The Reagan administration, countering criticism from congressional liberals angered by a decision to stop opposing international development bank loans to four Latin American military regimes, yesterday reiterated its determination to continue dismantling the activist human rights policies of former president Carter.
Secretary of State Alexander M. Haig Jr. testily defended the banking decision on grounds that the four countries have shown "dramatic, dramatic reductions" in abuses of human rights, and the White House enunciated a new policy on arms transfers that did not mention human rights.
The State Department also took the unusual step of publicly chastizing the American chairman of the Inter-American Human Rights Commission because rights violations in Chile.
The latest controversy about rights questions was touched off by a decision to reverse the policy instituted during the Carter administration of using the U.S. vote in the World Bank and the Inter-American Development Bank to oppose loans for Argentina, Chile, Uruguay and Paraguay.
That policy was based on a 1977 law calling for such action against countries engaging in a "consistent pattern of gross violations of human rights."
In an encounter with reporters, Haig was asked about charges by congressional rights advocates that the administration's action violates the spirit of the law. He replied heatedly:
"We're not violating it at all. . . . In each of those cases, there has been progress in a host of areas, including and most importantly human rights. And it is the policy of the Reagan administration to recognize that progress and to adjust our policies accordingly.
"We have considerable evidence in each of the countries concerned -- dramatic, dramatic reductions -- in incidents categorized as reported violations of human rights [such as] disappearances and incarcerations."
Haig's remarks made clear that the administration plans to continue its "quiet diplomacy" approach that involves making distinctions in the rights area between "totalitarian regimes," such as that of the Soviet Union, and "authoritarian" governments willing to cooperate with U.S. security and diplomatic goals.
Liberal opposition to that policy already has forced Ernest W. Lefever, President Reagan's nominee to be assistant secretary of state for human rights, to withdraw from consideration because it appeared the Senate would not confirm him.
Now, the bank decision appears to be setting the stage for another test of strength between partisans of a strong rights policy and the administration.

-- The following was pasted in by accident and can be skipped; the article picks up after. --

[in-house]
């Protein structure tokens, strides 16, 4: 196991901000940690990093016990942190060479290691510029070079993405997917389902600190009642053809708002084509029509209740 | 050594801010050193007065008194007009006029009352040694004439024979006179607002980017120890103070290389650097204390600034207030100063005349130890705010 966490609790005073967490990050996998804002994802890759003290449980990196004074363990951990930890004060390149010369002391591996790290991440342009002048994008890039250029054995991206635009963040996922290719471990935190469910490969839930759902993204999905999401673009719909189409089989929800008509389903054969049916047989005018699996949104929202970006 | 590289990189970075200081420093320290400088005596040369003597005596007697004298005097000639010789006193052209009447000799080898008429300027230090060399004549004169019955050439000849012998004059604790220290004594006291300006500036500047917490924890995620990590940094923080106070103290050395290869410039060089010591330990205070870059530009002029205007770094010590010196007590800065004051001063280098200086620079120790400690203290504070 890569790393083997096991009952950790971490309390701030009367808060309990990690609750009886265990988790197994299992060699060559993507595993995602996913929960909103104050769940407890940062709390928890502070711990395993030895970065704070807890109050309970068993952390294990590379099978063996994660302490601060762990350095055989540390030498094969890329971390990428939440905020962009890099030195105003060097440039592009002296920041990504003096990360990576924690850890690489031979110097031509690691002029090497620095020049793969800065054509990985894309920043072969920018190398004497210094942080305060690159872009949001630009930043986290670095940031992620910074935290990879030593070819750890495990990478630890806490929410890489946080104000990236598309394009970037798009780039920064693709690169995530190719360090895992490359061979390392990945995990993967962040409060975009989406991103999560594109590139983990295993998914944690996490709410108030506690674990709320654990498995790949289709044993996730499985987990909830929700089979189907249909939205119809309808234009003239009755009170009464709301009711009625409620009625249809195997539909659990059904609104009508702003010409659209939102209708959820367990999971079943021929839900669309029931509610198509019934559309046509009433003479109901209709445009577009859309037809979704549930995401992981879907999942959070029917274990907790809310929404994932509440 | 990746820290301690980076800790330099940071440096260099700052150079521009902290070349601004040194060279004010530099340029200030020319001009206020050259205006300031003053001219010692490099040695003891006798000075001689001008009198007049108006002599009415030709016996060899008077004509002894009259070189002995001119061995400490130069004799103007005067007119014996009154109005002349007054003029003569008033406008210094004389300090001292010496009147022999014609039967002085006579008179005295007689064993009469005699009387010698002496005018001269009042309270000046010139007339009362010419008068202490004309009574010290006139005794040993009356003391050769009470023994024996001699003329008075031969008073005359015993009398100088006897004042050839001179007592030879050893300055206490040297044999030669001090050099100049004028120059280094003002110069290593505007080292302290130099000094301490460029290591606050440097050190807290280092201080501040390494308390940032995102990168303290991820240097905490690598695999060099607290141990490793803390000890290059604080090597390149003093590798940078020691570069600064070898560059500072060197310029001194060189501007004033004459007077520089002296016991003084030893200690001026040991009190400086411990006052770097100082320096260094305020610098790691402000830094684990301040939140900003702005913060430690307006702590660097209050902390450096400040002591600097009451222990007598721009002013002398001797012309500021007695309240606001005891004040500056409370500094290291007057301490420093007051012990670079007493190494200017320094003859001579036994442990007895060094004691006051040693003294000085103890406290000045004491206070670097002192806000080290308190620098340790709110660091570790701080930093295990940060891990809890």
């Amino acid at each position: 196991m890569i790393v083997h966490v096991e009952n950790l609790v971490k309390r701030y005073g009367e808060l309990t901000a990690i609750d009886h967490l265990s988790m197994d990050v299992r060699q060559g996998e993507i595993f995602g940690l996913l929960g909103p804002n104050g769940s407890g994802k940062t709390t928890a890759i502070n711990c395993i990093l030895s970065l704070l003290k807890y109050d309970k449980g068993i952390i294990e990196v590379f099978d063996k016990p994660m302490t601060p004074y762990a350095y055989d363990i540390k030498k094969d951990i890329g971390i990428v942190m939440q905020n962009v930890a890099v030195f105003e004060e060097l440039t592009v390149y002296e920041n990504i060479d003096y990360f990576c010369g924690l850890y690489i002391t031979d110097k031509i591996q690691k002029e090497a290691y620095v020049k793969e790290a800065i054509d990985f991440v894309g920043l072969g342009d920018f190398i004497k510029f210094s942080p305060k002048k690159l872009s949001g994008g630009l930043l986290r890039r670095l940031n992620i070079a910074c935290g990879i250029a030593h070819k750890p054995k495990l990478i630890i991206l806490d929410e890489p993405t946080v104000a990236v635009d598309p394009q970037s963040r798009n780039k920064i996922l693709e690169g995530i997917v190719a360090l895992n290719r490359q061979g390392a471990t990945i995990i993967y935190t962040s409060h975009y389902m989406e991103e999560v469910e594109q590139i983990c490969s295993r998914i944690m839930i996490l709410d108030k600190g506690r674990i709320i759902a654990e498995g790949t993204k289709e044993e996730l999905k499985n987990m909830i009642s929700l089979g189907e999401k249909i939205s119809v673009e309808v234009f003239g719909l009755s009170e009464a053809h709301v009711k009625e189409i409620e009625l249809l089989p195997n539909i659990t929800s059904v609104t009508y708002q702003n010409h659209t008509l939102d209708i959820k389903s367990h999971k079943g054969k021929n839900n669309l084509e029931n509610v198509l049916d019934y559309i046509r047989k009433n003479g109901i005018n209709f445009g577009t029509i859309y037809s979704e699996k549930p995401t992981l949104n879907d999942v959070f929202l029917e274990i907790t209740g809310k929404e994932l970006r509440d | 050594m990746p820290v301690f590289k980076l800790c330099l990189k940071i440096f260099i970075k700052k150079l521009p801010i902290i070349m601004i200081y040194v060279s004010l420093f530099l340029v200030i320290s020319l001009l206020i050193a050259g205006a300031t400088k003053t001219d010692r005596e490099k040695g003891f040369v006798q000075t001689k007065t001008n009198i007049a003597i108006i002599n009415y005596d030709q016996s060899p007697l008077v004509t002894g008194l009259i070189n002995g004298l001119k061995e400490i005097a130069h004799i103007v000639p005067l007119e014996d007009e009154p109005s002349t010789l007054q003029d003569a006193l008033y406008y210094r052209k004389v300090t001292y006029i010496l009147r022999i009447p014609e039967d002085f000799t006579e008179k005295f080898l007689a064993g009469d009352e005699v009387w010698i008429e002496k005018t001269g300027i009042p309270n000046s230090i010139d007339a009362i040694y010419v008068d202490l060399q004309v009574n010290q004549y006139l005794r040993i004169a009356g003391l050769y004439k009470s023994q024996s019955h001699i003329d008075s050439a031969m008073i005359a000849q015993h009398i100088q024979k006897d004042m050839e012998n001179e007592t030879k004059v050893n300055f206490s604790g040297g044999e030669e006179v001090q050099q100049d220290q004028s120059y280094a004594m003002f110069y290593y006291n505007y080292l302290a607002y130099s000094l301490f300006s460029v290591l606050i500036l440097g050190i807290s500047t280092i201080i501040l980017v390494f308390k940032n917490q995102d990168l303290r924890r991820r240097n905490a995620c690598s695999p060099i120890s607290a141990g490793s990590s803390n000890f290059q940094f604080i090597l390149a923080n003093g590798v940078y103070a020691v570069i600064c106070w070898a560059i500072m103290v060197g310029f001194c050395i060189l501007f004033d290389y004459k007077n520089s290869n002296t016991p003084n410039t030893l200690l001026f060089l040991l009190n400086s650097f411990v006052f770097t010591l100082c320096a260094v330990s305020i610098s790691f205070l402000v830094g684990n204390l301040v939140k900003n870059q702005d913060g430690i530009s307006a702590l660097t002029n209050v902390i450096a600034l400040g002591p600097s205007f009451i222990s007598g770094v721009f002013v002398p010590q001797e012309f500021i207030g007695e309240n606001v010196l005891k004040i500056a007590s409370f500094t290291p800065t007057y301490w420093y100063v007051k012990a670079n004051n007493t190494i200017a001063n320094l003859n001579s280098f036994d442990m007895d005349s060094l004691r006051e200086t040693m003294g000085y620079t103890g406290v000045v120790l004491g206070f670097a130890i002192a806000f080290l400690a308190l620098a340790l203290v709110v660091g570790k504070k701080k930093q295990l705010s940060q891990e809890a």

Typical of the liberal reaction on Capitol Hill yesterday was the charge by Sen. Edward M. Kennedy (D-Mass.) that the bank decision was an "indication of the administration's disdain for human rights concerns" and "a blatant disregard for existing law."
Rep. Tom Harkin (D-Iowa), another outspoken rights partisan, said he has requested a meeting with Haig and that he is exploring with sympathetic members of Congress such options as cutting off U.S. funding for the international banks.
In the meantime, the administration, in revealing its formal policy guidelines on conventional arms transfers, conspicuously failed to include human rights in a list of seven factors to be weighed in decisions about providing U.S. weapons to other countries.
Under Carter, a country's human rights record was one of the considerations officially taken into account in deciding its eligibility, for arms sales or assistance.
A White House statement issued yesterday said the main consideration will be whether arms transfers "complement American security commitments and serve important U.S. objectives."
A senior administration official, speaking at a background briefing, said human rights will still be considered in arms sales, but added: "We do not believe it should be the sole determinent."
In a May 21 speech spelling out the Reagan arms policy, James L. Buckley, undersecretary of state for security affairs, was more specific. He said then that Carter-era restraints based on human rights considerations had "substituted theology for a healthy sense of preservation."
Despite its reassurances that it considers human rights important, the Reagan administration has been moving to improve ties with several rightist military regimes, particularly in Latin America, whose arms-supply relationships with the United States were severed under Carter because of human rights factors.
Countries with which the administration hopes to restore close military cooperation and eventual resumption of arms sales include the four involved in the multinational bank decision.
In regard to another rights dispute, the State Department pointedly criticized Tom J. Farer, an American who became president of the Inter-American Human Rights Commission under Carter and recently was reelected to that post.
Farer had written an article in The New York Review of Books taking issue with current U.S. human rights policy. In it, he repeated some commission criticisms of Chile that drew a strong protest from the Chilean government.
In its comment, the State Department appeared, by implication, to be siding with Chile. It noted that the U.S. government had no role in Farer's election, and added: "The administration regrets that Mr. Farer appears to have used his position to promulgate his personal views."